24 November 2016
Short videos, normally less than 3 minutes, are gaining popularity in social media. With the increasing popularity of YouTube, Vimeo, and Facebook, this is a great opportunity to connect with your audience and increase it. There are now more than 8 billion (yes, billion) video views on Facebook everyday. That is 100 million hours of video viewed each day.
This provides an excellent forum for marine conservation and research organizations to increase awareness, create action, and raise funds.
What Makes an Effective Video
In recent discussions with experts at the Conservation Media Group, they recommended doing two things to create an effective video:
1) Give a message with hope. This means that people should feel that their choices and actions can make a difference.
2) Give only one “call to action”. People are not able to remember a list of actions, even if it is short. So ask them for just one thing – to sign a petition, stop using single use plastic bags, or download a sustainable seafood app, etc.
It is also important to know that 85% of videos on Facebook are viewed with the sound “off”, so you should think about putting the text directly into the video.
We all know that the impacts to our ocean are extremely serious. But even so, sometimes it is easier to send a serious message using humor.
Examples of Videos
If you watch only one video in the list below, make sure it is this one:
“The Majestic Plastic Bag” (3:59) is one of the best videos we have found. It uses ironic humor, and it shows people how far a plastic bag can travel. It ends by asking the viewer to take action to pass a new law banning single-use plastic bags.
“Project Ocean: Can we save our seas?” (2:44) uses a nice mix of images and graphical data to increase awareness. It ends by asking viewers to visit their website.
“Save the Ocean” (2:17) is an example of images with text as well as sound.
However, the video could probably be more effective if the call-to-action at the end was more specific.
“Oceana: How Saving the Oceans Can Feed the World” (5:50) is a little longer, but it provides a lot of visual information. It also can be used for an international audience.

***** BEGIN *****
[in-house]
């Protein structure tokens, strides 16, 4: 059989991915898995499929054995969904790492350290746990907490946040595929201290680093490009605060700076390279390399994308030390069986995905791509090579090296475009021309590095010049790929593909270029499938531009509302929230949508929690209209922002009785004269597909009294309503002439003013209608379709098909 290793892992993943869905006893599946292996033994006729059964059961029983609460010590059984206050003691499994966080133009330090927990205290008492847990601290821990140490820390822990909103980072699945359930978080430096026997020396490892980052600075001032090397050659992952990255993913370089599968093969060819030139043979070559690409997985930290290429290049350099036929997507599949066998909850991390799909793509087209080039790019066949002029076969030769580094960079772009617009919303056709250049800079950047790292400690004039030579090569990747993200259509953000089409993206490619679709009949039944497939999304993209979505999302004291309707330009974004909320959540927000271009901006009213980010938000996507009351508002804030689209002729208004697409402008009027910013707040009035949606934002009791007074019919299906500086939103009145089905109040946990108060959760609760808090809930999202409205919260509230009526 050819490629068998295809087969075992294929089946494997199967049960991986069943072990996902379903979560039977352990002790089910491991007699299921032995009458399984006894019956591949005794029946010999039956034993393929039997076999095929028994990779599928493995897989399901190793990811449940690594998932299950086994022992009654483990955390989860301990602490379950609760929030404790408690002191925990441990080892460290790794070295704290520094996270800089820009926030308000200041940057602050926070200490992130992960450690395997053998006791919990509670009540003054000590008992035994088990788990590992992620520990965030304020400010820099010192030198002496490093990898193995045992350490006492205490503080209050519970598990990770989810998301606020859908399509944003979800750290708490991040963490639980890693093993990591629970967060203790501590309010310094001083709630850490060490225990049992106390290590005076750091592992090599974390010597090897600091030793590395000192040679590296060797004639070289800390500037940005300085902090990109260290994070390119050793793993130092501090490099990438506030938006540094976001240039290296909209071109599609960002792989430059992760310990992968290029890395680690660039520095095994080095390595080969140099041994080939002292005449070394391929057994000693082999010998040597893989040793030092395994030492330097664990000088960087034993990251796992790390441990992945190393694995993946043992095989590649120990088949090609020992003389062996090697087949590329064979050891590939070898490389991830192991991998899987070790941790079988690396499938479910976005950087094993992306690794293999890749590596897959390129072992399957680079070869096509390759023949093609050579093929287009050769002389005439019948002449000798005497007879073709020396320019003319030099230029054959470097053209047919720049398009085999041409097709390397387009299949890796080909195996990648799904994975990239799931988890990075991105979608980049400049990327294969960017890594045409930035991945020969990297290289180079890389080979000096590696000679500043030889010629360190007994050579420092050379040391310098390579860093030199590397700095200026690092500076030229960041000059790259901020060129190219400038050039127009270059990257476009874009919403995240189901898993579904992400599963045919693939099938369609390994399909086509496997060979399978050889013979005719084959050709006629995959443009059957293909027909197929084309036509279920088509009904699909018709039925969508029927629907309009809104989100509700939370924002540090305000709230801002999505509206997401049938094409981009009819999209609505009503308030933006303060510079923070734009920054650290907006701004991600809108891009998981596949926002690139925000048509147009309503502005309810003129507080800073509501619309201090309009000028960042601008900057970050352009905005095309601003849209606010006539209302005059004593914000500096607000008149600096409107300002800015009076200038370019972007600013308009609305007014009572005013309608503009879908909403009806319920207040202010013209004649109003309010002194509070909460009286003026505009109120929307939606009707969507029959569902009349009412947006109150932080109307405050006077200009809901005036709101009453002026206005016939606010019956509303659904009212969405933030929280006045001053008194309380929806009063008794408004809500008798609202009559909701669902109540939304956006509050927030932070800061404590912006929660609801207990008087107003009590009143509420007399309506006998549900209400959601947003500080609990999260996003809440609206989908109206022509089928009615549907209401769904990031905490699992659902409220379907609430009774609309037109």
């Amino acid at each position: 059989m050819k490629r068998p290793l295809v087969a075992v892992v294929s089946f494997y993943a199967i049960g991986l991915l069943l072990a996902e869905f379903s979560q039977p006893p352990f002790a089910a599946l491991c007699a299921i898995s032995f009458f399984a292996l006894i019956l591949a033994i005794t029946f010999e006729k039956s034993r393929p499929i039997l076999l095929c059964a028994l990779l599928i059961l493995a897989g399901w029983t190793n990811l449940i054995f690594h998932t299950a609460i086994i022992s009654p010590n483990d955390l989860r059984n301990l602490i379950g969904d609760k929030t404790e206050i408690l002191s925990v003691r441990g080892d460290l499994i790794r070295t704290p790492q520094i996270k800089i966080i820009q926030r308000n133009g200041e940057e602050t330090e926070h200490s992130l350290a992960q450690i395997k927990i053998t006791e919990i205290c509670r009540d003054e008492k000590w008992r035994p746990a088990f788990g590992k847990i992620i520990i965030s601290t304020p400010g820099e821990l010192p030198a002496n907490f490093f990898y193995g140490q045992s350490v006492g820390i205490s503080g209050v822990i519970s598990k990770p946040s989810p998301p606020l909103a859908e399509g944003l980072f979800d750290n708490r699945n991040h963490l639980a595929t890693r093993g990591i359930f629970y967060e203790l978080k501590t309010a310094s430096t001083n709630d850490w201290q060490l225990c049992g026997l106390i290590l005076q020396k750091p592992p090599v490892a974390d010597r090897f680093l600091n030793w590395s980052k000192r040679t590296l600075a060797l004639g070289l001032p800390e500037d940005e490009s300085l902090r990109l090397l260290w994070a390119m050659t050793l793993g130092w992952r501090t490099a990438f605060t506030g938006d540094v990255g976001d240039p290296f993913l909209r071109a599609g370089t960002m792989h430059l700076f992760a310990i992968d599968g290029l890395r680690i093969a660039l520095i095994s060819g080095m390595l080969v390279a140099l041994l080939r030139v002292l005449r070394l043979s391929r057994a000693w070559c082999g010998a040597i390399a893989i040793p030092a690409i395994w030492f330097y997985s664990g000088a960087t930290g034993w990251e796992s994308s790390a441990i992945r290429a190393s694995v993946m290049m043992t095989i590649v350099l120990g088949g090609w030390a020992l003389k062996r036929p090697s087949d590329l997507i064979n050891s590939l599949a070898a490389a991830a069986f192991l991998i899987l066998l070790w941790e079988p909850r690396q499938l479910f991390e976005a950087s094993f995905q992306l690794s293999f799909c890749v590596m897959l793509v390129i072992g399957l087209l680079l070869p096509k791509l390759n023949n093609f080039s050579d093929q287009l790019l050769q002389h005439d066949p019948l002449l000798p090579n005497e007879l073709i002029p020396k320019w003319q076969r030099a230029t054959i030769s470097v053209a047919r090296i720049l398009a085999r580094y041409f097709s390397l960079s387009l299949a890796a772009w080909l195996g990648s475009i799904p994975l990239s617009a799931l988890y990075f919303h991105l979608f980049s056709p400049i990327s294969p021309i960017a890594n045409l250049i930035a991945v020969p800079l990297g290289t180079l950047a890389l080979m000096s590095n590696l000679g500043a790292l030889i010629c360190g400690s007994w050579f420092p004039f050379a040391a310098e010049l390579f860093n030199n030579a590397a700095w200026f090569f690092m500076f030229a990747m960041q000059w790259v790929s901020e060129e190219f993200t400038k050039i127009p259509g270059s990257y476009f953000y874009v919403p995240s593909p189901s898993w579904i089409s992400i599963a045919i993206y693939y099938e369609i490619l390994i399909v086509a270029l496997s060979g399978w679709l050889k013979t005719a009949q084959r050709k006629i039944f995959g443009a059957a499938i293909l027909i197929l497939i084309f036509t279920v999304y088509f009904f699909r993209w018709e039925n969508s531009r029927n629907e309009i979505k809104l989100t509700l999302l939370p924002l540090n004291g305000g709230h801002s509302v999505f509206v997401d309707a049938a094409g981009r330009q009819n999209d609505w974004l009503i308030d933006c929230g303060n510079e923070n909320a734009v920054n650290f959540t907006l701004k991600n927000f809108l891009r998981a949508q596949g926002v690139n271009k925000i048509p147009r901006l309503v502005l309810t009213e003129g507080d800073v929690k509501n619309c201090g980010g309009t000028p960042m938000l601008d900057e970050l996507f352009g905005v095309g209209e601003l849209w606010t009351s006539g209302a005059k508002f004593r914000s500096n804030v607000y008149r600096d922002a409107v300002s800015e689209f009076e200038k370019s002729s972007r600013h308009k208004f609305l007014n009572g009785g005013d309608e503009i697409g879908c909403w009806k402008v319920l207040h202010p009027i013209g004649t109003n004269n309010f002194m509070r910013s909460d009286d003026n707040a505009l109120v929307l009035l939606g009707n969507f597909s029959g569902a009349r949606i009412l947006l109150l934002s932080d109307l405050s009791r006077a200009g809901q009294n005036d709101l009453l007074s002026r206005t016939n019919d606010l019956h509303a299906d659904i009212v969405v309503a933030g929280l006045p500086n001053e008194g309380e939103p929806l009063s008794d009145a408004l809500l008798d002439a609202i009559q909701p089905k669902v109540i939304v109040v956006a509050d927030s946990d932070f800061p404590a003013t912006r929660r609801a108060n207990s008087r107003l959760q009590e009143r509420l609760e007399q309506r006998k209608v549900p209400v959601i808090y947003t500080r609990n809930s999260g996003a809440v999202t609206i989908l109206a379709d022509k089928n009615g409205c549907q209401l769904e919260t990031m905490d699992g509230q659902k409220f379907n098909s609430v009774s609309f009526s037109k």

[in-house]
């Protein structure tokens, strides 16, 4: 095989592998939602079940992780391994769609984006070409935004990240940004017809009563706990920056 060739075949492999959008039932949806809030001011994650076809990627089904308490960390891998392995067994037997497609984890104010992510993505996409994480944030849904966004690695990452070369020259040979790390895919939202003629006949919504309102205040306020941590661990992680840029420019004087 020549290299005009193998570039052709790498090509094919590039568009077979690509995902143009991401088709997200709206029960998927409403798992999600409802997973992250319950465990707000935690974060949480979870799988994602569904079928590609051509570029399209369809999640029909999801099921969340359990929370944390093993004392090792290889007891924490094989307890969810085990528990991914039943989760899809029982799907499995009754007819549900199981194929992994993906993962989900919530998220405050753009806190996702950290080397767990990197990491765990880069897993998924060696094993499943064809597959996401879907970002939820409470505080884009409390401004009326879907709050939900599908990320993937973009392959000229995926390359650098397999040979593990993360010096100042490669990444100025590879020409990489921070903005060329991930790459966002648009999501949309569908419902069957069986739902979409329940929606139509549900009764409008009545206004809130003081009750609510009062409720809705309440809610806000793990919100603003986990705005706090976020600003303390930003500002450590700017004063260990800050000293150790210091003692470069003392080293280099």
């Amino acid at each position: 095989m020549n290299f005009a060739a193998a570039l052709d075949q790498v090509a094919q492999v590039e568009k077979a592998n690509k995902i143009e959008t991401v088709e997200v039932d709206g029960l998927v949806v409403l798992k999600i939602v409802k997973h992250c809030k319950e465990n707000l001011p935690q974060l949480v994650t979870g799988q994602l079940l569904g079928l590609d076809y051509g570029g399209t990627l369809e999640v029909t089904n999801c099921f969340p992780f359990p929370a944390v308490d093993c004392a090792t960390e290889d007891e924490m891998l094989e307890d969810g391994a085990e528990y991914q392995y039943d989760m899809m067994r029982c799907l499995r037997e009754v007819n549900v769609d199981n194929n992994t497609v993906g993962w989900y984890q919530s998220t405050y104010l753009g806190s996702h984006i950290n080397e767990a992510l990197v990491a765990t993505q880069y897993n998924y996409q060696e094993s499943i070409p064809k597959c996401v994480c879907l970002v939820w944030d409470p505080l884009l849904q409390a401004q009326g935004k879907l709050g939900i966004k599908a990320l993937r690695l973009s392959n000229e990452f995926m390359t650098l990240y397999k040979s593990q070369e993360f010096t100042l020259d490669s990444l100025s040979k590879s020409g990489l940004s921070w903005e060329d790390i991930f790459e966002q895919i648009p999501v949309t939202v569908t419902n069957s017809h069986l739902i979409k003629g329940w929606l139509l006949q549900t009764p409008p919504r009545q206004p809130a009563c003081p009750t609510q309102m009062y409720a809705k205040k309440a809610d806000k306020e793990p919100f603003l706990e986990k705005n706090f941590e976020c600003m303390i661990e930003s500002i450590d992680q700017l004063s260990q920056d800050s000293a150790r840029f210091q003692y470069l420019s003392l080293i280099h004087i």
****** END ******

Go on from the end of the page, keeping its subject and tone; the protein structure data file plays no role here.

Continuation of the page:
Conservation International has done a series of videos using great images and the voices of well-know celebrities. Here are two examples that have different styles. Please note that they do not ask for a concrete action at the end. Do you like them ? Do you think that they are effective?
Nature is speaking: Julia Roberts is Mother Nature
Nature is speaking: Harrison Ford is the Ocean
Awareness and Education Videos
“Mangroves” (3:36) won the “Micro Movie” category at this year’s Science Media Awards (open to international applicants) in the USA. This video from Mexico does a very good job of showing the importance of mangroves to the environment.
The winner in the Science of Life category was “Sonic Sea” (15:00). It is one of the first films to talk about the growing problem of noise in the ocean and its impact on sea life.
National Geographic has a library of short films covering a large number of marine wildlife and issues that are good for education.
By searching National Geographic on YouTube you can find many marine videos with subtitles in other languages such as Bahasa Indonesian.
David Attenbourgh has a website about the Great Barrier Reef that integrates many videos. It has many marine subjects that are great for education. And the images are beautiful! It is worth your time to look at it for inspiration.
It is a good idea to keep a list of videos from other organizations that you can use for your own work. You can often use them, or parts of them, for education and awareness activities. And they can also be examples to help you plan your own video.
You do not need to have a big budget to make a short and effective video. First, know what your message or call-to-action should be. Then, decide the best platform(s) to reach your audience.
If you have a video camera, that is great. If not, you can get started making videos with a smart phone.
There are some websites that have video material that non-profit and education organizations can use for free. Some, like Greenpeace, will allow you to use material from their media library if you send them an email.
Technology is changing fast, and videos are expected to become more important in the future. Now is the time to jump in and get your feet wet.